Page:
Thank you so much for your books! I am a mother of two children (one and three years old). After the birth of my eldest daughter, I was so destabilized, as my baby was crying all the time. I could not understand. I didn't know what was wrong, and I was so confused, losing completely my confidence as a new mum. Then I discovered your book, Tears and Tantrums, and it literally saved my life and opened up new perspectives, not only for my children, but also for me as an adult. What you are expressing in your book is in fact so logical, and makes so much sense. Living as "independent" individuals (versus in tribes), we tend to forget these essential aspects of respect.

It has now been three years since my first child was born. I have read all four of your books and have been implementing your theories in my family as much as I could. I have to admit that it does not make life easier to be an "aware parent". My children are very active and curious, do no sleep much, and challenge me all the time. But, they have got that "sparkle" in their eyes, which tells me they are happy.

Our eldest daughter is very challenging, though. I feel I am going through a phase as difficult as the one I faced when she was born. We found out with a psychologist (recommended by one of your certified instructors), that she is most probably an intellectually gifted child, although she is a bit too young to formerly pass the relevant tests. Her behavior, thoughts, interests, etc., are demonstrating a high IQ. However, from an emotional standpoint, she is not the most advanced child. She is very emotional, and she always needs many crying sessions to vent her frustration. She does not tend to socialize with other children. I am a big fan yours and of your theories, and I wonder whether you have an insight regarding the "Solter education" applied to children with a high potential. Maybe you wrote an article or maybe you can recommend some books which you feel are aligned with your thoughts.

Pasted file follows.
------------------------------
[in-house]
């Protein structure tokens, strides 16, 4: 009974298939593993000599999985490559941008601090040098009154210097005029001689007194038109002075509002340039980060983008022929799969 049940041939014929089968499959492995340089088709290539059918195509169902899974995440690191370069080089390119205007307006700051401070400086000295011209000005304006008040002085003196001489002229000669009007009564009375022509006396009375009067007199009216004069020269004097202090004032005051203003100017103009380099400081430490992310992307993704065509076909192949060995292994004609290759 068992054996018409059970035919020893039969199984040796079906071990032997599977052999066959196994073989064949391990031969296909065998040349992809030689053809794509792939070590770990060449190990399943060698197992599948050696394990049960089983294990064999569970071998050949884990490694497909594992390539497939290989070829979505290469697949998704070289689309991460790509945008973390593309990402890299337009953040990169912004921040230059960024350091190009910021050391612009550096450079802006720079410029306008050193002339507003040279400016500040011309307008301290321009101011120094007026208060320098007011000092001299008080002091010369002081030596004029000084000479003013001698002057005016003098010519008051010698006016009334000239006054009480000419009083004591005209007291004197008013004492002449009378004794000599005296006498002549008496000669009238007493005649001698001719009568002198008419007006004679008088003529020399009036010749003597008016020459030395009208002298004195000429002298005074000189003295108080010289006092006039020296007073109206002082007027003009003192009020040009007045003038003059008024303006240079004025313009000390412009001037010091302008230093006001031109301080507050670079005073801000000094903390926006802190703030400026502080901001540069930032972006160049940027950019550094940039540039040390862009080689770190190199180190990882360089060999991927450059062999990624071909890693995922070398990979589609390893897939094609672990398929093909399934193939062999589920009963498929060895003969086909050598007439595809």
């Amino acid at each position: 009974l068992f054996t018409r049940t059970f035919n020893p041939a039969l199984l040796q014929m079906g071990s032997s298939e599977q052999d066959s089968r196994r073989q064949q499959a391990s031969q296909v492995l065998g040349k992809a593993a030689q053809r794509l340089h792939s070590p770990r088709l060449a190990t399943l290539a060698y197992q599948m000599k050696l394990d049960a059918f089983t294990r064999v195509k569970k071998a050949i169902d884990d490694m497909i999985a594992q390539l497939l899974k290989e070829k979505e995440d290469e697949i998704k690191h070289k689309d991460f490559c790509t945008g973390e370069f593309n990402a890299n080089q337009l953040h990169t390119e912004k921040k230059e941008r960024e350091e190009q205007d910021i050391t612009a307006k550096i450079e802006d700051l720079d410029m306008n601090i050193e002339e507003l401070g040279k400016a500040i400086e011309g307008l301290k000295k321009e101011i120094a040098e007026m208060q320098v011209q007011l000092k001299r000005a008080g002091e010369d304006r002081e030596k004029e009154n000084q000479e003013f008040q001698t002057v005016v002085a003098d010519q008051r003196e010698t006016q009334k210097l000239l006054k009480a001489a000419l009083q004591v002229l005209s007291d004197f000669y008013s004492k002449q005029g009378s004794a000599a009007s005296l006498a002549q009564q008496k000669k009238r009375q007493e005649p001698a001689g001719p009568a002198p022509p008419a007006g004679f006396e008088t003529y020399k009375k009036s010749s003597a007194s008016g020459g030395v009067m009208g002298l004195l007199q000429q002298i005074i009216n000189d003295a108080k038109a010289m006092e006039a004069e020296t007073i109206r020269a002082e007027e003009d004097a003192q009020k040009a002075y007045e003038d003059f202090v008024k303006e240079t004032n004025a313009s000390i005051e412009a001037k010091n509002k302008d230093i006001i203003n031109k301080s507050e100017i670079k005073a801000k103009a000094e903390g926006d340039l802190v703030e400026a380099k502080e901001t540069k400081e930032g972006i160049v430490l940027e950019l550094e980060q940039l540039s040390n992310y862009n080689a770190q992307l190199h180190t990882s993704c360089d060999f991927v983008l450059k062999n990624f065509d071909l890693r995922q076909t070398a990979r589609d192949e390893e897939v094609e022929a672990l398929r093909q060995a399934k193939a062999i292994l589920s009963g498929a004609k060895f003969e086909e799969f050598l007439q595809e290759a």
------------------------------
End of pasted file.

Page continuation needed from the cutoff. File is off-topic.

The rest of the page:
Thanks again for making this world a better place.

Laurence Krajewski
Montreal, Canada

Reply from Aletha Solter:

Thank you for your message. I am pleased to hear that my books have helped you.

I am not comfortable with the concept of "giftedness," because of the implication that some children are gifted while others are not. Intelligence tests measure only a small range of abilities, mostly verbal and mathematical. Both of my children were labeled "gifted" by the schools they attended. But all children have a high potential, and we may need to abandon the use of the term "gifted," when more children are raised with the principles of Aware Parenting.